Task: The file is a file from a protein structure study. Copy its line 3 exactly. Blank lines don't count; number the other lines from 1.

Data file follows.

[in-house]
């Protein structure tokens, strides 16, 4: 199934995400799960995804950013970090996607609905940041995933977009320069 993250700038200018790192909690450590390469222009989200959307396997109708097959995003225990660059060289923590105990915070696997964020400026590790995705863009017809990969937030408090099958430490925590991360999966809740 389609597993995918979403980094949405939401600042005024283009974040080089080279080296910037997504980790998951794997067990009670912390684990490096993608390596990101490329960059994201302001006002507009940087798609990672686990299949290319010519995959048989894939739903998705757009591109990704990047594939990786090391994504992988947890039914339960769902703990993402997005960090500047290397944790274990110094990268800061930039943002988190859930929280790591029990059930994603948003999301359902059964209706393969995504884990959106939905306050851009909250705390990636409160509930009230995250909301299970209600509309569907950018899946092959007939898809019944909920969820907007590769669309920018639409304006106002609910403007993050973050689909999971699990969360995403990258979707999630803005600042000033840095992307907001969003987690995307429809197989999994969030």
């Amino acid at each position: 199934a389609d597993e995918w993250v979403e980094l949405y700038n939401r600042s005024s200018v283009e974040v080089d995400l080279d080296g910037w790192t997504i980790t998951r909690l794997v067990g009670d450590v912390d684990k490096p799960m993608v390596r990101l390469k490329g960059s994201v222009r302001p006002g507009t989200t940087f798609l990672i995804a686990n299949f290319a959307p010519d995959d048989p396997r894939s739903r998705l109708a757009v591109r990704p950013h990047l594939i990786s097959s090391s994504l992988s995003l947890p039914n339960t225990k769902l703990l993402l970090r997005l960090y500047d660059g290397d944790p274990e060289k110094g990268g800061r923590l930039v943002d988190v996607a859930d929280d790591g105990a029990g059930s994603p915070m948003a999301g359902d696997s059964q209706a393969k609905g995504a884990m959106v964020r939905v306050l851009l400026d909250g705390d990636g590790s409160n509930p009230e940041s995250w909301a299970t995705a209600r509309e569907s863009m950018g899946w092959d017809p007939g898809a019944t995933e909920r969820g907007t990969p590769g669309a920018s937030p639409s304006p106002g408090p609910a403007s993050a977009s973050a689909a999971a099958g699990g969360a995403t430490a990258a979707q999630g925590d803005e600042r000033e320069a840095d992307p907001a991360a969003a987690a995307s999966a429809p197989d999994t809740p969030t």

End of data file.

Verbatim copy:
């Amino acid at each position: 199934a389609d597993e995918w993250v979403e980094l949405y700038n939401r600042s005024s200018v283009e974040v080089d995400l080279d080296g910037w790192t997504i980790t998951r909690l794997v067990g009670d450590v912390d684990k490096p799960m993608v390596r990101l390469k490329g960059s994201v222009r302001p006002g507009t989200t940087f798609l990672i995804a686990n299949f290319a959307p010519d995959d048989p396997r894939s739903r998705l109708a757009v591109r990704p950013h990047l594939i990786s097959s090391s994504l992988s995003l947890p039914n339960t225990k769902l703990l993402l970090r997005l960090y500047d660059g290397d944790p274990e060289k110094g990268g800061r923590l930039v943002d988190v996607a859930d929280d790591g105990a029990g059930s994603p915070m948003a999301g359902d696997s059964q209706a393969k609905g995504a884990m959106v964020r939905v306050l851009l400026d909250g705390d990636g590790s409160n509930p009230e940041s995250w909301a299970t995705a209600r509309e569907s863009m950018g899946w092959d017809p007939g898809a019944t995933e909920r969820g907007t990969p590769g669309a920018s937030p639409s304006p106002g408090p609910a403007s993050a977009s973050a689909a999971a099958g699990g969360a995403t430490a990258a979707q999630g925590d803005e600042r000033e320069a840095d992307p907001a991360a969003a987690a995307s999966a429809p197989d999994t809740p969030t």